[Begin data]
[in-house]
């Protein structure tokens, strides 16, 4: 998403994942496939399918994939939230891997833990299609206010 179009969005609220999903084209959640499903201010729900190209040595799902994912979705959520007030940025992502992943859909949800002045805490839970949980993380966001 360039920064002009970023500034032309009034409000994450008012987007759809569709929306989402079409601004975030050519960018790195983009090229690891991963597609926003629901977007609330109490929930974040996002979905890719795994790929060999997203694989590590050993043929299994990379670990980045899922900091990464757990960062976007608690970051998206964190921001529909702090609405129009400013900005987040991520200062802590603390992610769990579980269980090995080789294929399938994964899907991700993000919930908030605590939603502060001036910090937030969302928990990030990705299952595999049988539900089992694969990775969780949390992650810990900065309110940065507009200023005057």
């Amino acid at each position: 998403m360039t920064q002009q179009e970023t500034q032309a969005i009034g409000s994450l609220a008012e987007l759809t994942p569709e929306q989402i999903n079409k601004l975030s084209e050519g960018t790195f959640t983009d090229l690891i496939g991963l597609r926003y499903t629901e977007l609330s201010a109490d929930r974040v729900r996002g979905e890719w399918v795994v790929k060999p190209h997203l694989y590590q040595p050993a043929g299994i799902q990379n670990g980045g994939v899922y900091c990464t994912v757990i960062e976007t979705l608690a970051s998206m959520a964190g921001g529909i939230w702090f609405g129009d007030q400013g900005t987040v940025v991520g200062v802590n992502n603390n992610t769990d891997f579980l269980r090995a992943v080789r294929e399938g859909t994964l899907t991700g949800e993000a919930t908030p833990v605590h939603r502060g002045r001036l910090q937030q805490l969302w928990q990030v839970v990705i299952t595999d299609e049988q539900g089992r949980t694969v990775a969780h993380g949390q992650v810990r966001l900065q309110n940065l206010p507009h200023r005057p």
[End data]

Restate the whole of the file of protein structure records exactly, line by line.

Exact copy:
[in-house]
């Protein structure tokens, strides 16, 4: 998403994942496939399918994939939230891997833990299609206010 179009969005609220999903084209959640499903201010729900190209040595799902994912979705959520007030940025992502992943859909949800002045805490839970949980993380966001 360039920064002009970023500034032309009034409000994450008012987007759809569709929306989402079409601004975030050519960018790195983009090229690891991963597609926003629901977007609330109490929930974040996002979905890719795994790929060999997203694989590590050993043929299994990379670990980045899922900091990464757990960062976007608690970051998206964190921001529909702090609405129009400013900005987040991520200062802590603390992610769990579980269980090995080789294929399938994964899907991700993000919930908030605590939603502060001036910090937030969302928990990030990705299952595999049988539900089992694969990775969780949390992650810990900065309110940065507009200023005057």
């Amino acid at each position: 998403m360039t920064q002009q179009e970023t500034q032309a969005i009034g409000s994450l609220a008012e987007l759809t994942p569709e929306q989402i999903n079409k601004l975030s084209e050519g960018t790195f959640t983009d090229l690891i496939g991963l597609r926003y499903t629901e977007l609330s201010a109490d929930r974040v729900r996002g979905e890719w399918v795994v790929k060999p190209h997203l694989y590590q040595p050993a043929g299994i799902q990379n670990g980045g994939v899922y900091c990464t994912v757990i960062e976007t979705l608690a970051s998206m959520a964190g921001g529909i939230w702090f609405g129009d007030q400013g900005t987040v940025v991520g200062v802590n992502n603390n992610t769990d891997f579980l269980r090995a992943v080789r294929e399938g859909t994964l899907t991700g949800e993000a919930t908030p833990v605590h939603r502060g002045r001036l910090q937030q805490l969302w928990q990030v839970v990705i299952t595999d299609e049988q539900g089992r949980t694969v990775a969780h993380g949390q992650v810990r966001l900065q309110n940065l206010p507009h200023r005057p």